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Simultaneous digital quantification and fluorescence-based size characterization of massively parallel sequencing libraries
Matthew T. Laurie1, Jessica A. Bertout1, Sean D. Taylor1, Joshua N. Burton2, Jay A. Shendure2, and Jason H. Bielas1,3, 4
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The ‘+’ indicates that the previous base is a locked nucleic acid (LNA) base.

Droplet digital PCR

All quantified DNA libraries and size standards were prepared for droplet PCR in 25 µL reactions containing 2× ddPCR Master Mix (Bio-Rad), 250 nM TaqMan probe, 900 nM each of the appropriate flanking primers, and ∼10,000 copies of target DNA. Emulsified 1 nL reaction droplets were made by adding 20 µL of each reaction mixture to the sample wells of a droplet generator DG8 cartridge (Bio-Rad) and 70 µL ddPCR Droplet Generation Oil (Bio-Rad) to the oil wells of the cartridge for use in the QX100 Droplet Generator (Bio-Rad). Forty microliters of the generated droplet emulsions were transferred to Twin.tec semi-skirted 96-well PCR plates (Eppendorf, Hamburg, Germany), which were then heat sealed with pierceable foil sheets. To amplify the target DNA, the droplet emulsions were thermally cycled using the following protocol: initial denaturation at 95°C for 10 min, followed by 40 cycles of 94°C for 30 s and 60°C for 1 min. The fluorescence of each thermally cycled droplet was measured using the QX100 Droplet Reader. All measurements were performed in triplicate.

Data analysis

The equation of the line fitting the correlation between amplicon size and fluorescence amplitude for the size standards was generated using Microsoft Excel (Redmond, WA) and applied to the measured fluorescence amplitude of each sequencing library to calculate amplicon size. The fastq data files produced by the MiSeq were imported to Sequencher (Gene Codes, Ann Arbor, MI) and aligned to the pET-23a plasmid sequence to generate a sequence alignment/map file (SAM). A perl script was used to count the length of each read pair by retrieving the number corresponding to the “TLEN” field of the SAM file. Only library molecules for which both paired-end reads passed the quality filter were included in the analysis.

Results and discussion

The ability of the QuantiSize assay to combine quantification and size determination in a single ddPCR experiment is derived from a correlation that exists between the fluorescence amplitude of droplets and the size of amplicons within them. With standard ddPCR reagent concentrations, DNA amplification is eventually limited by the availability of dNTPs and inhibited by the presence of pyrophosphate (19, 20); thus long DNA templates, which consume more dNTPs and generate more pyrophosphate, will produce fewer products than short templates at the end point of a standard reaction. Because the final number of products generated within a droplet determines its level of fluorescence, the measured fluorescence amplitude of droplets containing short templates will be greater than that of droplets containing long templates. The QuantiSize assay exploits this fact to generate an equation relating fluorescence amplitude to amplicon size by using measurements of known size standards. The equation describing the relationship between fluorescence amplitude and amplicon size can be used to calculate the size of any unknown ddPCR template that shares common primer and probe binding sites with the size standards. Creating size standards that have primer and probe binding sites in common with DNA samples can be accomplished in a number of ways including cloning sample DNA into a vector and appending adapter sequences to both the sample DNA and size standards (21).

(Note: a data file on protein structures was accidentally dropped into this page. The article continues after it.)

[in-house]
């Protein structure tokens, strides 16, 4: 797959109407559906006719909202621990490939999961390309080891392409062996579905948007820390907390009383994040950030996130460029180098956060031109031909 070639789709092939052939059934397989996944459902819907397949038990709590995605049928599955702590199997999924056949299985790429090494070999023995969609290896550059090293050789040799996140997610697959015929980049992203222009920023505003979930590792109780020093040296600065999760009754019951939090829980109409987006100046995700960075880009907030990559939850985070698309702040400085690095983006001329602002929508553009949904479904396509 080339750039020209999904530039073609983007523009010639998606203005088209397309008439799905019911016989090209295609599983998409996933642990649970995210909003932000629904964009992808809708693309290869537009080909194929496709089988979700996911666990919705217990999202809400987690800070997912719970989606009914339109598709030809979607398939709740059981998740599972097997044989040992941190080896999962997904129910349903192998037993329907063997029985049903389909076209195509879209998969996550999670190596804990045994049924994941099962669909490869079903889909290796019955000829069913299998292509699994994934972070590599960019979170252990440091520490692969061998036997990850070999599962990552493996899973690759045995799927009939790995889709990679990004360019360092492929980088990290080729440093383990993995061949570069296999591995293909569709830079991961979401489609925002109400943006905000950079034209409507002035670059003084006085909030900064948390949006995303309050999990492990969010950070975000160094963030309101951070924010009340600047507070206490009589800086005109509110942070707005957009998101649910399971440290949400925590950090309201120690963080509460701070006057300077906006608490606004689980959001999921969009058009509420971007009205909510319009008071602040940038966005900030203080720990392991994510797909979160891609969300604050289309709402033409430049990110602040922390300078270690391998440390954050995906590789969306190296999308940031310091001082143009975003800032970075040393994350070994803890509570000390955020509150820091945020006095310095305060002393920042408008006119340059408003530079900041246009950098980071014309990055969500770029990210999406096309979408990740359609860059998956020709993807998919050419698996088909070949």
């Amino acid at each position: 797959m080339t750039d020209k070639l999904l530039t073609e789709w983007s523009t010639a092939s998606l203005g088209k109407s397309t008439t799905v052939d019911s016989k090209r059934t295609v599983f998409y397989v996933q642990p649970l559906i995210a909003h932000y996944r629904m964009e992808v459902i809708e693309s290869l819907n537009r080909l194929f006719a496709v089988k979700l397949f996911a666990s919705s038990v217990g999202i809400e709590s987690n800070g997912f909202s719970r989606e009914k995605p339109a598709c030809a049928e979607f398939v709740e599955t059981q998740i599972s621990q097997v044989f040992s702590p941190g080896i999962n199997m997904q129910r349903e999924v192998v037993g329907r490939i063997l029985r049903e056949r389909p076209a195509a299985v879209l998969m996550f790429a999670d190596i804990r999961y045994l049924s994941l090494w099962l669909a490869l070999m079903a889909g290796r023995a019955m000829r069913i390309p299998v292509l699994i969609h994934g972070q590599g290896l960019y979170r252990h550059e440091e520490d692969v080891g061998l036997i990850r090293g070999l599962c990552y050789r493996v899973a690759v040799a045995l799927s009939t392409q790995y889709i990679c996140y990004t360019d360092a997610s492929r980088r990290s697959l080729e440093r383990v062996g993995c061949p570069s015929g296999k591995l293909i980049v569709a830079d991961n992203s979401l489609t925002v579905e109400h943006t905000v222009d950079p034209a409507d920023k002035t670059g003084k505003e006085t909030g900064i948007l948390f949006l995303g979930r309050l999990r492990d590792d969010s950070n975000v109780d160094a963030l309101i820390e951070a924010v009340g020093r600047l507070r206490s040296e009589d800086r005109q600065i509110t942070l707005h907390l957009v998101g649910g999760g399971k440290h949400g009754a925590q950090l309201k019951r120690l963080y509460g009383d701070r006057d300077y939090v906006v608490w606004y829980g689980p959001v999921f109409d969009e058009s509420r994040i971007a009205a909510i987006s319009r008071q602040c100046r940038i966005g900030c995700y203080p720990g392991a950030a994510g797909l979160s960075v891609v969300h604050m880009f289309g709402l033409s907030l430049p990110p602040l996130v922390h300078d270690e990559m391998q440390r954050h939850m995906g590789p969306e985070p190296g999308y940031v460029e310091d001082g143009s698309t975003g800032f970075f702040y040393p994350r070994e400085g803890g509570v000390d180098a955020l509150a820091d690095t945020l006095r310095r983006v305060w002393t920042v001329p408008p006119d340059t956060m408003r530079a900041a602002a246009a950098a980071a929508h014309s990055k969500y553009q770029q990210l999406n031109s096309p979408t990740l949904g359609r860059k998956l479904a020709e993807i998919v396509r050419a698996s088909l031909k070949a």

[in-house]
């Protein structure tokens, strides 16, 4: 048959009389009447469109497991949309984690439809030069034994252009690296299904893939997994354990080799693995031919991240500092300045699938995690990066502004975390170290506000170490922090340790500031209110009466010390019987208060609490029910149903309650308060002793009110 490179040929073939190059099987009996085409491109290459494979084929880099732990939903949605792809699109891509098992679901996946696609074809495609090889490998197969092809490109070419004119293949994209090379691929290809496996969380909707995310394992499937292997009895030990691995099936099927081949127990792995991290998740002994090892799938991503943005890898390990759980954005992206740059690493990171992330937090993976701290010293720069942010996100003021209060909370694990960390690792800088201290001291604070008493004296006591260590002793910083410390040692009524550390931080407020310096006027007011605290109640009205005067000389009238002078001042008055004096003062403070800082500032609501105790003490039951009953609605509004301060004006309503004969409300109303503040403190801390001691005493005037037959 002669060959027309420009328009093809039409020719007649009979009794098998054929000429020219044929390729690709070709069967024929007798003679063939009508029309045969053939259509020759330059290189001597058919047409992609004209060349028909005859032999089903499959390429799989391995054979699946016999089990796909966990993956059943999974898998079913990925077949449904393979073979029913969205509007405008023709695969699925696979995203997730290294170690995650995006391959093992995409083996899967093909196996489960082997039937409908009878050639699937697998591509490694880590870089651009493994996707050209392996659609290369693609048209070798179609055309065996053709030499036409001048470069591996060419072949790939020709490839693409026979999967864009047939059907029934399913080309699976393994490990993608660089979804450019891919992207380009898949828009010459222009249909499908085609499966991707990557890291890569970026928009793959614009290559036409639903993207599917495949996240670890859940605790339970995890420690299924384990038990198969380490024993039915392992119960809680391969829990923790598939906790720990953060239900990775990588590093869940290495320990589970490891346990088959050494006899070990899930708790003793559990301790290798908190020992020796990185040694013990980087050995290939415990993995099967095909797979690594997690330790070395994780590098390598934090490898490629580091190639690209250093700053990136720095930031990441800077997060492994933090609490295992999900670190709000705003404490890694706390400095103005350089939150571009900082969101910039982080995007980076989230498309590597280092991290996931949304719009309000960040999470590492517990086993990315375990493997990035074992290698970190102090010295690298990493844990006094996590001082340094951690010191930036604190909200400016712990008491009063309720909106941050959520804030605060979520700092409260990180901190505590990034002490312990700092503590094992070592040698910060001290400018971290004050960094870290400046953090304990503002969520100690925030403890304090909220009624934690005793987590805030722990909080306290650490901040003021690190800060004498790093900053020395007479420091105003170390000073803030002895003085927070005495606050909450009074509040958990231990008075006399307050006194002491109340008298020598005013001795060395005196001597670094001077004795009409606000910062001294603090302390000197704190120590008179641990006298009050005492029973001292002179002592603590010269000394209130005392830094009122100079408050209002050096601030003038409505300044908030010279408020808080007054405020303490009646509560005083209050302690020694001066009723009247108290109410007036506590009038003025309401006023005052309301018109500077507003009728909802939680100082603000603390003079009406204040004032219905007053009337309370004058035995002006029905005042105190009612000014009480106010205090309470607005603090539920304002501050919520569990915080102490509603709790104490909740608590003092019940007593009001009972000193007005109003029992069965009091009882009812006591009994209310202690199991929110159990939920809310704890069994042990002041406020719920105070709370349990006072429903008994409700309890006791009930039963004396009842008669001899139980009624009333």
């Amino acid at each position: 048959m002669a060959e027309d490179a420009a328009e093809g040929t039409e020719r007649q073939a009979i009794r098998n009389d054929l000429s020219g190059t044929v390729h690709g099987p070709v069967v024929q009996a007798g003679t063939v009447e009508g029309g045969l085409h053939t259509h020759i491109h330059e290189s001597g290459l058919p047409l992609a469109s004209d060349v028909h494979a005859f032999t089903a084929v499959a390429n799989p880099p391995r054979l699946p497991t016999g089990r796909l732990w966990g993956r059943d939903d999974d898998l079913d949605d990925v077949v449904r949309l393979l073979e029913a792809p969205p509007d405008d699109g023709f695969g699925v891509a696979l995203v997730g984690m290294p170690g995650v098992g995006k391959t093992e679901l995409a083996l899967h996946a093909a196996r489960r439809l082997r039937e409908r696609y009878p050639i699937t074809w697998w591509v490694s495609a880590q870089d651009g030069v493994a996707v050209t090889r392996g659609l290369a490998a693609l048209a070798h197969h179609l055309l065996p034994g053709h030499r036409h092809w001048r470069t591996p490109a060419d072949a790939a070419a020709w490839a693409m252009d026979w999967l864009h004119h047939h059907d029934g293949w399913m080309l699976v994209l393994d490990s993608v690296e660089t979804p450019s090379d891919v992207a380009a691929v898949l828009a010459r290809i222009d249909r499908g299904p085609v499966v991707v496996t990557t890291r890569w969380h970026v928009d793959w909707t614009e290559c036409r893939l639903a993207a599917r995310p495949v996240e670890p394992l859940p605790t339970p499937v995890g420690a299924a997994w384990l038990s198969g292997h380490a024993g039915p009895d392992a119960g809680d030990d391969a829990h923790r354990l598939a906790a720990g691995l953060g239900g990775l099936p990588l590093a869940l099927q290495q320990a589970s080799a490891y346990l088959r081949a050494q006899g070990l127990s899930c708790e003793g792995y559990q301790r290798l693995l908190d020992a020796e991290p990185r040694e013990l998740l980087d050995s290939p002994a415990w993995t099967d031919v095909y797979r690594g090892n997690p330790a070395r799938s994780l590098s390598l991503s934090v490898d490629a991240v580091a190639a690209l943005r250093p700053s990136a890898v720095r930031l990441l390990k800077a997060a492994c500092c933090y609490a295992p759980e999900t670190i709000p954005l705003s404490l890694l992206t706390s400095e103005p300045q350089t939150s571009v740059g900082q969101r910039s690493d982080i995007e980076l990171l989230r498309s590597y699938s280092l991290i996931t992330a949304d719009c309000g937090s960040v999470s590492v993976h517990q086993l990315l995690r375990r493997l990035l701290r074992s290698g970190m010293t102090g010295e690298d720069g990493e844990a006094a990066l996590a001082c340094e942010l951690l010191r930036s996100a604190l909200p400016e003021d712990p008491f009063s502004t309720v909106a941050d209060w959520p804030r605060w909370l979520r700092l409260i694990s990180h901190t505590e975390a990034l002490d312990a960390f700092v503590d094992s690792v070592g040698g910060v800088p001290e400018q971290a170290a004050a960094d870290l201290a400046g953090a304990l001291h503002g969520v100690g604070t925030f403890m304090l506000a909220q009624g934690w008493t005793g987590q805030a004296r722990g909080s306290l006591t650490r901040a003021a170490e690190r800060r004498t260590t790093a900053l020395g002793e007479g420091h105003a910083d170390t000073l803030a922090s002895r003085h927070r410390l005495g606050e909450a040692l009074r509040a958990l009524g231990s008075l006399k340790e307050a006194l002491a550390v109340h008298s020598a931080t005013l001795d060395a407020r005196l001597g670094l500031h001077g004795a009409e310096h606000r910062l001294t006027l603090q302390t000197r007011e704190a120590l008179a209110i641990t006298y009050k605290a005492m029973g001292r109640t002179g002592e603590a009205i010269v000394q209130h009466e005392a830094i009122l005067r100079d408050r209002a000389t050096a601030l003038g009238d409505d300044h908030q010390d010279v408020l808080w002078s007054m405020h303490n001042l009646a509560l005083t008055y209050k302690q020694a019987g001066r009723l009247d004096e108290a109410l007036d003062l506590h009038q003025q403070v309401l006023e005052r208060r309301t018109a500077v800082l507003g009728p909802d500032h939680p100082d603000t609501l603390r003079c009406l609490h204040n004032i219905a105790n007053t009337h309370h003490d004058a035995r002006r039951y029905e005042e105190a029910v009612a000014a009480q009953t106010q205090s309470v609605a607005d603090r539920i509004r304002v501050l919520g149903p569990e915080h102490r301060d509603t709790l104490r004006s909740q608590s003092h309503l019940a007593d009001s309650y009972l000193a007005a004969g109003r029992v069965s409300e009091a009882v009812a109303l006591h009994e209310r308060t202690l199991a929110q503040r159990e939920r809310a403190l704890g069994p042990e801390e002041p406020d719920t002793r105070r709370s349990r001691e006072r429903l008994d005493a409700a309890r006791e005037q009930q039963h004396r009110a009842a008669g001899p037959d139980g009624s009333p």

We created a set of size standards applicable to Illumina NGS libraries containing inserts ranging from 25 to 1000 base pairs flanked by adapter sequences compatible with the Illumina MiSeq platform. A pair of primers and a fluorescent TaqMan probe were designed to hybridize to the adapter sequences such that the length of each amplicon is 160 bp plus the length of the insert. As primers and probe are specific to the MiSeq adapter sequences, only adapter-ligated molecules that will be amplifiable on the MiSeq flow cell will be quantified.

A ddPCR experiment was performed with the aforementioned size standards in separate wells of a 96-well plate. Droplets containing the target (positive) increased in fluorescence following amplification of the target whereas droplets lacking the target (negative) remained at the background level of fluorescence (Figure 1A). The distribution of droplet amplitudes is consistent across most amplicon lengths, but the 760 and 860 bp amplicons show a broader distribution of amplitudes (Figure 1B). An inverse, linear correlation between amplicon size and mean fluorescence amplitude was observed (R2 = 0.99436) (Figure 1C). The equation describing this correlation allows for the calculation of amplicon size given a measured fluorescence amplitude. The slope of this equation provides a measure of the difference in mean fluorescence amplitude that is expected with a given difference in amplicon size. Maximizing the magnitude of this slope maximizes the resolution of size standards, which is advantageous for the purpose of determining the length of unknown amplicons more accurately. The size standards used for QuantiSize are highly analogous to the standards used in gel and capillary electrophoresis. The size of unknown DNA can be determined by visually comparing the fluorescence amplitude of the size references to that of the unknown DNA or by entering the fluorescence amplitude value into the equation describing the relationship between average fluorescence amplitude and amplicon size for the size standards.

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